Did you ever wonder, “Hey, did any Klansman live in the house I now occupy?”
Names. Home and business addresses. Phone numbers. Dues payments. The neatly typed ledger entries march across row after row, page after page, their ordinariness belying their significance.
Almost a century ago, the Ku Klux Klan held sway in Denver, preaching racism, sectarianism and other forms of bigotry. At the KKK’s peak in Colorado, its tens of thousands of members included a governor, a mayor, legislators, judges, business leaders and ministers.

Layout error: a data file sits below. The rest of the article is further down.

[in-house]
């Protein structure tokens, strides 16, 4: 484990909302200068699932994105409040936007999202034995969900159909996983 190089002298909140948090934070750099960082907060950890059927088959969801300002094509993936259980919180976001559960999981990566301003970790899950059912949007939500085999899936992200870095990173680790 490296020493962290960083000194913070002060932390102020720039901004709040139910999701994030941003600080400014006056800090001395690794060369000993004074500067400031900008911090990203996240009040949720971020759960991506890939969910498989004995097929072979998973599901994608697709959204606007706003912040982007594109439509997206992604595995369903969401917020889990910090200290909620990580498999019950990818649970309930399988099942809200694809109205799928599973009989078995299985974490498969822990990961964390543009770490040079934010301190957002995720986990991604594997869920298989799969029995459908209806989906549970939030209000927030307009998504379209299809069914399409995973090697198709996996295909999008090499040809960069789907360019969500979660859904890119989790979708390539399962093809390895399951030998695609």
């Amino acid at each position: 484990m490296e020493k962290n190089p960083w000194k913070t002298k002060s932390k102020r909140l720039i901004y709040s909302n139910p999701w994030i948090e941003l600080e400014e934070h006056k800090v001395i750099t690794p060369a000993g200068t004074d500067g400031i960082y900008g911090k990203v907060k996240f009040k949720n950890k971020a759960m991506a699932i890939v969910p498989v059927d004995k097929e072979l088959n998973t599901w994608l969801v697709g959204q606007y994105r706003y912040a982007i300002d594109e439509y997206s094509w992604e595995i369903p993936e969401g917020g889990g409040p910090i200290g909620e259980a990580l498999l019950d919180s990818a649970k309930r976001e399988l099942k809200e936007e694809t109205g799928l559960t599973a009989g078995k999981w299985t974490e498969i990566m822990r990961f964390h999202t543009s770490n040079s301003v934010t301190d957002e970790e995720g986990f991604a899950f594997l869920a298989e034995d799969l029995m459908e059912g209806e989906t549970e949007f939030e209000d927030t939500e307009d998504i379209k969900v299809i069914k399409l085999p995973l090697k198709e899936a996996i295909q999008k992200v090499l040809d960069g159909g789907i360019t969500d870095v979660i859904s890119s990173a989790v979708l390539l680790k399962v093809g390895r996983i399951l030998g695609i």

And while Klan members in the 1920s paraded through Denver wearing the familiar pointy hoods that obscured their faces, the Klan’s membership lists of names and addresses are evidence that those who pledged loyalty to the movement’s vision of white supremacy felt no need to hide their identity.
Those names are on display in an extraordinary set of documents — more than 1,300 ledger pages — that History Colorado has made available online in a searchable PDF format.
Have at it Denverite!